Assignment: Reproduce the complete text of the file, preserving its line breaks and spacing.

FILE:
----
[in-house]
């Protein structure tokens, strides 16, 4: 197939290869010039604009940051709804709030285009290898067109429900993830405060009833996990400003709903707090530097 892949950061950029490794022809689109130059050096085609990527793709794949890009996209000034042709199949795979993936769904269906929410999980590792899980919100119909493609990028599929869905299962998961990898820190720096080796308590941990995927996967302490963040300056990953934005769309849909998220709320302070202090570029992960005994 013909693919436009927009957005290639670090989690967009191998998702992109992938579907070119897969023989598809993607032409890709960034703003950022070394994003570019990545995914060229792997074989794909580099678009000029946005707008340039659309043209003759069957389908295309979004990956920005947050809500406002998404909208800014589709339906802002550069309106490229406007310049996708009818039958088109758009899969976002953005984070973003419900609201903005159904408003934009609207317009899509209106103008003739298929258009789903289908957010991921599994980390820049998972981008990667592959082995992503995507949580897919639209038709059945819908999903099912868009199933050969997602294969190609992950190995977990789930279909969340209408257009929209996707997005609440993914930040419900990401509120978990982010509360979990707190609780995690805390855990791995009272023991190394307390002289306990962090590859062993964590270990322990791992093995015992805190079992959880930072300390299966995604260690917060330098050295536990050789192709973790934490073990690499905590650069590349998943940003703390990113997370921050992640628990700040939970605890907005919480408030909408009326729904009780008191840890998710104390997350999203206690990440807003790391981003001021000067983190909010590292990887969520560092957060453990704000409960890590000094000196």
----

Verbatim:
[in-house]
């Protein structure tokens, strides 16, 4: 197939290869010039604009940051709804709030285009290898067109429900993830405060009833996990400003709903707090530097 892949950061950029490794022809689109130059050096085609990527793709794949890009996209000034042709199949795979993936769904269906929410999980590792899980919100119909493609990028599929869905299962998961990898820190720096080796308590941990995927996967302490963040300056990953934005769309849909998220709320302070202090570029992960005994 013909693919436009927009957005290639670090989690967009191998998702992109992938579907070119897969023989598809993607032409890709960034703003950022070394994003570019990545995914060229792997074989794909580099678009000029946005707008340039659309043209003759069957389908295309979004990956920005947050809500406002998404909208800014589709339906802002550069309106490229406007310049996708009818039958088109758009899969976002953005984070973003419900609201903005159904408003934009609207317009899509209106103008003739298929258009789903289908957010991921599994980390820049998972981008990667592959082995992503995507949580897919639209038709059945819908999903099912868009199933050969997602294969190609992950190995977990789930279909969340209408257009929209996707997005609440993914930040419900990401509120978990982010509360979990707190609780995690805390855990791995009272023991190394307390002289306990962090590859062993964590270990322990791992093995015992805190079992959880930072300390299966995604260690917060330098050295536990050789192709973790934490073990690499905590650069590349998943940003703390990113997370921050992640628990700040939970605890907005919480408030909408009326729904009780008191840890998710104390997350999203206690990440807003790391981003001021000067983190909010590292990887969520560092957060453990704000409960890590000094000196």